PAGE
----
For writers, one the most pesky problems is creating a solid, working book description. Once we’ve finished the book, outlined it, fleshed it out, tweaked it, had it edited, and gotten it ready to read, the last thing we want to do is go back and create it all over again in 300 characters or less!
But like it or not, it’s essential. Who’s going to start reading a book if they don’t know what it’s about? It also provides you a jumping off point as you try to design your promotional materials, and, if you’re lucky, presentations on your book. I’d like to share a few methods I fall back on for achieving this step, just in case it has become a stumbling block for you.
Method One – Build as you Go
One of the best ways to approach a description of your book is to do it while you’re outlining the original. That is not to say it must be complete at that stage, or even accurate. But the best road to a completed objective is a good starting point. And if you have written something already during the planning stages of your story or book, you’ve given yourself an alternate plan or map to completion of both the description of the book, and the book itself. If your path changes mid story, and you decide to takes things another way, all you have to do is edit the original description. Editing is a lot easier that starting with an empty slate.
Method Two – Use Examples as a Guide
Another way to do it is to read other descriptions online that you find really compelling. Try to analyze the point at which you become most interested while reading the description. For instance, in the cover description of Courtney Walsh’s Things Left Unsaid, it says, “He wasn’t this person anymore. He was clean. He was sober. He ate kale.” As soon as you read it, you’re amused, at least to some extent. This guy had overcome something and was maybe struggling to maintain. It sounds interesting, and it’s short and sweet. Patterning our descriptions after another can make the work less painful sometimes.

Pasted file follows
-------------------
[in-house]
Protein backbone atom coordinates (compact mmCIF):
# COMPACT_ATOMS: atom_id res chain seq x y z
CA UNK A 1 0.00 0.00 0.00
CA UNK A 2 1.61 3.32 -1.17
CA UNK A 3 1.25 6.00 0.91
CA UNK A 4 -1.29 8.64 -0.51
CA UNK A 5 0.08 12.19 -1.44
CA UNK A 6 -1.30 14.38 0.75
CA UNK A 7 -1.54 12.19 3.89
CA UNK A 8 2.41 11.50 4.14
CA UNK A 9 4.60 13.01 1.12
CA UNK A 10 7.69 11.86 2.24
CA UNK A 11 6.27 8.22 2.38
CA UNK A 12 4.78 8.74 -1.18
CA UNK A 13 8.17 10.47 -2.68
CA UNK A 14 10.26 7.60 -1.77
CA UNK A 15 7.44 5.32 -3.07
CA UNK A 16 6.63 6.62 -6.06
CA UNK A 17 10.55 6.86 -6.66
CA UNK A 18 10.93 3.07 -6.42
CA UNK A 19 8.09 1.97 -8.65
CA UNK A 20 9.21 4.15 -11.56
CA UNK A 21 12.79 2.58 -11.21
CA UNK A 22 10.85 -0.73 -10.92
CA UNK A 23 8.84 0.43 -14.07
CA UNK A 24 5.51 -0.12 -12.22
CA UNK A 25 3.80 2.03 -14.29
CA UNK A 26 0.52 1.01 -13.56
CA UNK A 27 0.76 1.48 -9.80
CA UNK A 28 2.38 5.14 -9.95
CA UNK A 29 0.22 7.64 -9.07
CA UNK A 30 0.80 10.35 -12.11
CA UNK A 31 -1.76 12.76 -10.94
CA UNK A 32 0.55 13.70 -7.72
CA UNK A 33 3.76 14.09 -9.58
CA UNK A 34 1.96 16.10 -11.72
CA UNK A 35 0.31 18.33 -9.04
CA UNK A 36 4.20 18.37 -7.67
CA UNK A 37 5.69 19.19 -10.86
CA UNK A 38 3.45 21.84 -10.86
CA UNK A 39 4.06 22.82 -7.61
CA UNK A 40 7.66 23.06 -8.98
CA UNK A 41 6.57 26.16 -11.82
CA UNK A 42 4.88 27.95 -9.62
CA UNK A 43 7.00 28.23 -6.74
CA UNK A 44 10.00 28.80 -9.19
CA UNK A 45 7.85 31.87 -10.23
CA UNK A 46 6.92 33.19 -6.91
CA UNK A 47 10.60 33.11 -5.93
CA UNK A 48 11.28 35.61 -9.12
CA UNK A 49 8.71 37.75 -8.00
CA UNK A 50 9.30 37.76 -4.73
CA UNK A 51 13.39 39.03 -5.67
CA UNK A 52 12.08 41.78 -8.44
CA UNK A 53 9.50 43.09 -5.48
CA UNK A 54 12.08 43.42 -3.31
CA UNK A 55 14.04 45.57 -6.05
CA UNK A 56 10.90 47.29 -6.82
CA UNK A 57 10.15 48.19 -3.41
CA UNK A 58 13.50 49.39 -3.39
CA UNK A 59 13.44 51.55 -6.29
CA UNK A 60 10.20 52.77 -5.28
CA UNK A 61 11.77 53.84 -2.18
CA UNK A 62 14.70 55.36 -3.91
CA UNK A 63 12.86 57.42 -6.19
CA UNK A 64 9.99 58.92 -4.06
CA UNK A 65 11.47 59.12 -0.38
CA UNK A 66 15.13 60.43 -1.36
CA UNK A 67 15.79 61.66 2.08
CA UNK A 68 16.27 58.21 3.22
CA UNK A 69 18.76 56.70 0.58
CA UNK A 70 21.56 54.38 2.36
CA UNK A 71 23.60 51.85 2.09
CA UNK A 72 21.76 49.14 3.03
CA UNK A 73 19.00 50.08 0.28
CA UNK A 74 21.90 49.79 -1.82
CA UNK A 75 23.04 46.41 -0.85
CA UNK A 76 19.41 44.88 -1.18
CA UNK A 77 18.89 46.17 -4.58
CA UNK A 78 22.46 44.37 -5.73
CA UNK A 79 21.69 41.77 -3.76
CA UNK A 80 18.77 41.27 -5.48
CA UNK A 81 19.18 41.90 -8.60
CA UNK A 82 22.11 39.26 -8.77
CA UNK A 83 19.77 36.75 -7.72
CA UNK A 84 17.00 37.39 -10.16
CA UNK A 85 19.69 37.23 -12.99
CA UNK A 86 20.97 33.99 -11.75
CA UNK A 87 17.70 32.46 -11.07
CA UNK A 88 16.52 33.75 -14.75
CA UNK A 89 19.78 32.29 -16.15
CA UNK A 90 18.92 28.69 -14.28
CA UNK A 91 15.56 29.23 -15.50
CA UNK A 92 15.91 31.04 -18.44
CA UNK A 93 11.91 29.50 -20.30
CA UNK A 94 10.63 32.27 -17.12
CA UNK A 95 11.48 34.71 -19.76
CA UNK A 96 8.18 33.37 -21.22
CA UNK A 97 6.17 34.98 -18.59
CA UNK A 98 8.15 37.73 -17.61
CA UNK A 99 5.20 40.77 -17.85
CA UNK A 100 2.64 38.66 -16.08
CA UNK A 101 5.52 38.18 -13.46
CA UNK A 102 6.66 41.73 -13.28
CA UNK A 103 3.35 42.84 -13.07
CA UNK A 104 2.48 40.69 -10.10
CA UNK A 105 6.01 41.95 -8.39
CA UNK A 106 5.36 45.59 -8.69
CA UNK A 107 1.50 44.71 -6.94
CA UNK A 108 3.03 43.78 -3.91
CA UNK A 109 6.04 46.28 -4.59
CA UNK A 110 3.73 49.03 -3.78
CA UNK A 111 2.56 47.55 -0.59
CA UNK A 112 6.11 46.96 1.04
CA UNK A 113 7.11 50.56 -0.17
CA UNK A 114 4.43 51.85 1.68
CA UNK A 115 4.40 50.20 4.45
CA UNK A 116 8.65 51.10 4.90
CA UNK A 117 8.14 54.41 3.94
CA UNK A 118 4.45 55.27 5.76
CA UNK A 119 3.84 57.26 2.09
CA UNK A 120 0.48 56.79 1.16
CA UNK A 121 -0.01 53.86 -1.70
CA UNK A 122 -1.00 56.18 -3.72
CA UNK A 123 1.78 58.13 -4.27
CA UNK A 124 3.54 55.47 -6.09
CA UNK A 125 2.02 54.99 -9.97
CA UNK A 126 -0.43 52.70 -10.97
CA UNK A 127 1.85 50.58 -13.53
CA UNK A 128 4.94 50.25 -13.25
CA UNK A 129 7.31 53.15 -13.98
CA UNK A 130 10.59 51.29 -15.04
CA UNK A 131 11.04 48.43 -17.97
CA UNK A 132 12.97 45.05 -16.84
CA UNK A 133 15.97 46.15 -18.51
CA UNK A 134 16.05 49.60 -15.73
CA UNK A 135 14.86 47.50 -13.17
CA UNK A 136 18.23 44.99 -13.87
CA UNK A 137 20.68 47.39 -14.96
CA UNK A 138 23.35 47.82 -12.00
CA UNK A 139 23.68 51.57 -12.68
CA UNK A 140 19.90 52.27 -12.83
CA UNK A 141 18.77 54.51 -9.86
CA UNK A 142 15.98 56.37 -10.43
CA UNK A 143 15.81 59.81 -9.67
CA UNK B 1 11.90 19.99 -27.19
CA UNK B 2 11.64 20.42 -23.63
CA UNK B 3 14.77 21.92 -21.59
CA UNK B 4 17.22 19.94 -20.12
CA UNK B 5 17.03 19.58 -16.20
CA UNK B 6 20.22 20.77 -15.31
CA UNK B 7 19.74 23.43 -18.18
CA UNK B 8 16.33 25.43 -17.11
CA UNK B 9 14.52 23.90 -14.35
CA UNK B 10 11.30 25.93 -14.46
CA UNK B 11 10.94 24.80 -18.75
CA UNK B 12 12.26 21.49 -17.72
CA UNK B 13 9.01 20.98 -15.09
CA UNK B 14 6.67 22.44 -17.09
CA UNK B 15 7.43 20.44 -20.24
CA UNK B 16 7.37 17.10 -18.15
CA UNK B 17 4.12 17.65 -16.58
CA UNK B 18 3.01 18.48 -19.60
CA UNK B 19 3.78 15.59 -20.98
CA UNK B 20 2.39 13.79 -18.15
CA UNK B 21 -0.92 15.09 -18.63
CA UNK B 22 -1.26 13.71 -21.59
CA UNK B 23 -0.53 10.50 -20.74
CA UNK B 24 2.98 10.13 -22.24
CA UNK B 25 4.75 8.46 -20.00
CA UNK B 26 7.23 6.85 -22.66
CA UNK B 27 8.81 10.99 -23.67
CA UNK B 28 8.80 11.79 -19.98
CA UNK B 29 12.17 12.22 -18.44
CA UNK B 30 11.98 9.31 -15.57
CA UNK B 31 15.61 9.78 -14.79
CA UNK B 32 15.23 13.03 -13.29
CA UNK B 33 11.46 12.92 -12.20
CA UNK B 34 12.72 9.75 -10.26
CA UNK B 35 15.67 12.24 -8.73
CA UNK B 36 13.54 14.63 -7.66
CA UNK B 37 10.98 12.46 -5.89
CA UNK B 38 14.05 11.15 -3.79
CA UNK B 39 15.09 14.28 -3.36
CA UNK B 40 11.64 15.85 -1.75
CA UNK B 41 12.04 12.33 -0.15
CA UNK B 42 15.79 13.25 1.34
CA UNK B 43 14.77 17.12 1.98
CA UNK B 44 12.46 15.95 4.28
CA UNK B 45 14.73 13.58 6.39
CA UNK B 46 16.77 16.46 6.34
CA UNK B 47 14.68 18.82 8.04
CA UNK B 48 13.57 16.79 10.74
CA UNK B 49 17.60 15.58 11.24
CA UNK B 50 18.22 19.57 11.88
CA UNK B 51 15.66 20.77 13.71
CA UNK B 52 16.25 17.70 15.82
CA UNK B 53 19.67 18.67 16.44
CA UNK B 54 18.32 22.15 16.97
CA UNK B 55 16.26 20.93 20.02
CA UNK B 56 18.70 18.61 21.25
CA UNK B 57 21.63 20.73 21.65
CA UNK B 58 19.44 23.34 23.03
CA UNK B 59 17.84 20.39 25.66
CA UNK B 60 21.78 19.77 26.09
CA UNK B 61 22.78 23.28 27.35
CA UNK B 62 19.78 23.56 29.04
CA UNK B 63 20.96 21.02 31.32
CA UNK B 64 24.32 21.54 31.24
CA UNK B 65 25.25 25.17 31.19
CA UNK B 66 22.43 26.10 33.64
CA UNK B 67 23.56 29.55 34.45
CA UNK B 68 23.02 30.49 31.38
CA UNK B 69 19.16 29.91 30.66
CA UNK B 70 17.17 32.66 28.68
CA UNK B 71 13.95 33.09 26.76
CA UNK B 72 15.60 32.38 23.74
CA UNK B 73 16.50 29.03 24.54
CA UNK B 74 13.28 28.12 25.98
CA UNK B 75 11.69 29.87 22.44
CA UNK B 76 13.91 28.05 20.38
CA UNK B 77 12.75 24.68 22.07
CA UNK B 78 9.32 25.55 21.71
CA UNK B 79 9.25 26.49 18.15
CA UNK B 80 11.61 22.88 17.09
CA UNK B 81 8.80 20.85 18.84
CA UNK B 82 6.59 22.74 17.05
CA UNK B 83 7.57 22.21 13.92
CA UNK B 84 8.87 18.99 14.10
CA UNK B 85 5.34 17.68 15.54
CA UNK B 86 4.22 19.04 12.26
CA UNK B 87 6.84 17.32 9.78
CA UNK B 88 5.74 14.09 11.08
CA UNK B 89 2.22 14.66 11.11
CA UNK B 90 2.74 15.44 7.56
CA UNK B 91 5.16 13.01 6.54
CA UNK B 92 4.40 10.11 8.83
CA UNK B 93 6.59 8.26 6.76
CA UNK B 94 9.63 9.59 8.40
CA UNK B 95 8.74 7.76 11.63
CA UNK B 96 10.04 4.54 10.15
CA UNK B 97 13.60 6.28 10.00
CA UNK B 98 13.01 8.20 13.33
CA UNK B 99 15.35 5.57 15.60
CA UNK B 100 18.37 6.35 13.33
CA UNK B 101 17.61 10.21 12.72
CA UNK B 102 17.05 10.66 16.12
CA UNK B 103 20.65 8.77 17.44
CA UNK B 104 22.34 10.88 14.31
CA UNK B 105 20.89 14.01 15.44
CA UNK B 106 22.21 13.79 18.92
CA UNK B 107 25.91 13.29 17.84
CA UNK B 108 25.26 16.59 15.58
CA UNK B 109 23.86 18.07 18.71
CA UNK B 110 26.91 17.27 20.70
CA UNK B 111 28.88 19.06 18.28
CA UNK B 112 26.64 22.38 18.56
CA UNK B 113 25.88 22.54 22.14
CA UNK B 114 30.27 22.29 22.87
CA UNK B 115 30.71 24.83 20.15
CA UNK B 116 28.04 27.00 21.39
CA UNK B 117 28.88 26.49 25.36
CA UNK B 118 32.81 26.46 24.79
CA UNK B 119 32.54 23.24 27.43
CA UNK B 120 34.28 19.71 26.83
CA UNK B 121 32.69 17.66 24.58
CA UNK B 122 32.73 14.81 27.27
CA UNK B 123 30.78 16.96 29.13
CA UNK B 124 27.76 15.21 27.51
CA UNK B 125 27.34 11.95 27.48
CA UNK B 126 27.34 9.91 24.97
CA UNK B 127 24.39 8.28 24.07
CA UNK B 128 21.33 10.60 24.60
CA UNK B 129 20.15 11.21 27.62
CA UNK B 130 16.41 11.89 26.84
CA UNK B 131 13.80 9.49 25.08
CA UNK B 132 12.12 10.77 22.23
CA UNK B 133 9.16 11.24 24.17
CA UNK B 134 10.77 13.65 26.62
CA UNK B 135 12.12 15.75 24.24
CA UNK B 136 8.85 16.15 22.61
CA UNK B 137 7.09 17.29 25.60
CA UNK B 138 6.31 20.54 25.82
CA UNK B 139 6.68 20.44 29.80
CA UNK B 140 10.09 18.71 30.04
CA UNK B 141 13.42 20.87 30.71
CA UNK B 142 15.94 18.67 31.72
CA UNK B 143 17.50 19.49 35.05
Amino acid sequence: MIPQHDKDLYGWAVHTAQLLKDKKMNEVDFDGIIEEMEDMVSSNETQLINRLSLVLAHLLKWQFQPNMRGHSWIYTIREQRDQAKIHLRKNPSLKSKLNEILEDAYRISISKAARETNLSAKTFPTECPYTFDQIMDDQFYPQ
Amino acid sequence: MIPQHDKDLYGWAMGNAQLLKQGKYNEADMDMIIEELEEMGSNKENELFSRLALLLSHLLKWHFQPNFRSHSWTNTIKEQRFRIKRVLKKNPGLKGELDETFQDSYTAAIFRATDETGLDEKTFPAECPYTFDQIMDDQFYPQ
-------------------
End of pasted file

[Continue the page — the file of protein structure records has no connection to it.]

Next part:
Method Three – Meditation
Maybe the least frequently used method is to simply meditate on your manuscript. Is it a self-help? If so when you first decided to write it, what were your objectives? This book will lift you to levels of confidence you never knew you had! Or maybe, “Math was never your friend until now!” For novelists, sift your mind back to when you were first grabbed by the inspiration to write the book. When I wrote Love in the Victory Garden, I remember thinking about the struggles, even of every day meals, and I included, “Abbotsville struggled with too little to eat, and not enough to do to stop thinking about too little to eat” in my description. I think it brings images to mind and maybe interest along with them.
As we go on, of course, we come up with our own methods of getting the description just right. And while it’s a necessity, and often forced to fit within an impossibly short framework, it can be and often is the best advertisement for our work. Thanks for reading & feel free to offer feedback.
Cece Whittaker is a novelist in southern New Jersey.